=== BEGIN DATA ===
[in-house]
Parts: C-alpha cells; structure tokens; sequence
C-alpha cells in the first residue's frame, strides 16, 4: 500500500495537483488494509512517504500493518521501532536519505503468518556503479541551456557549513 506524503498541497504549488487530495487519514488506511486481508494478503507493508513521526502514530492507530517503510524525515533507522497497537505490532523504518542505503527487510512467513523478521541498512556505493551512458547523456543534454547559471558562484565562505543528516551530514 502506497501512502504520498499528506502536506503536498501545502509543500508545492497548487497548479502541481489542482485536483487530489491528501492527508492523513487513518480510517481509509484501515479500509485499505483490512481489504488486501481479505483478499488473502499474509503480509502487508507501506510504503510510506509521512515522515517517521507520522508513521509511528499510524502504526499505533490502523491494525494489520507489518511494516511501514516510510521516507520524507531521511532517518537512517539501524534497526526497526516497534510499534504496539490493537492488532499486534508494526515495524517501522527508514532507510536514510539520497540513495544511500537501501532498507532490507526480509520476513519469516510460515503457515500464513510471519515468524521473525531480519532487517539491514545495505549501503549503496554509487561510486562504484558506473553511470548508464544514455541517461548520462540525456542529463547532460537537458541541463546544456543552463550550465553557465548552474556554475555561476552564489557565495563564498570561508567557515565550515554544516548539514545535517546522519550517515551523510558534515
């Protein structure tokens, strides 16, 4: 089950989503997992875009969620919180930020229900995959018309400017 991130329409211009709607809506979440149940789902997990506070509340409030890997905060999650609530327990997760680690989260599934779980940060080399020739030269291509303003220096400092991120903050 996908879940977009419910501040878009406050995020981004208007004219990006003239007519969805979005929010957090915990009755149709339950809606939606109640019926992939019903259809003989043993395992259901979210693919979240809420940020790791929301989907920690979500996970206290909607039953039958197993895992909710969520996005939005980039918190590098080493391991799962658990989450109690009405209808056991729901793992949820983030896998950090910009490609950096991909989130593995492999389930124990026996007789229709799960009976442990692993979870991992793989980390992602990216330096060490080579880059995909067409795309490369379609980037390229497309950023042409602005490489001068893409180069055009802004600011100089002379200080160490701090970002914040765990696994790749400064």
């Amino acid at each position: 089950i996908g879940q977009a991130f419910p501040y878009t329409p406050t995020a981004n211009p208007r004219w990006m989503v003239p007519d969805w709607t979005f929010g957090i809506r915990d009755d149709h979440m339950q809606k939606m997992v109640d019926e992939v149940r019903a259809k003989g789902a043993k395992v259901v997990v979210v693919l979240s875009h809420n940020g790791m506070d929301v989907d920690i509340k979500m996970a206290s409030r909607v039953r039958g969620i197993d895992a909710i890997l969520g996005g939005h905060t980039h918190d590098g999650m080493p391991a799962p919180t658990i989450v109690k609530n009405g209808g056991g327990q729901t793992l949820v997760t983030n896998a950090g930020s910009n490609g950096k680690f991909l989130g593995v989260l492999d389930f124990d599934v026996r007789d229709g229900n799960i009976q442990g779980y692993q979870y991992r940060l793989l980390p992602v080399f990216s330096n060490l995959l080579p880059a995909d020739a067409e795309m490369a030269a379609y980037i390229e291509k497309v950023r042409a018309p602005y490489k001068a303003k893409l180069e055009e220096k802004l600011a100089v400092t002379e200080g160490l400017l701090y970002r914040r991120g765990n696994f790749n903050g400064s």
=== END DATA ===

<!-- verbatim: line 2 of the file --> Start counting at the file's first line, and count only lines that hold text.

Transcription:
Parts: C-alpha cells; structure tokens; sequence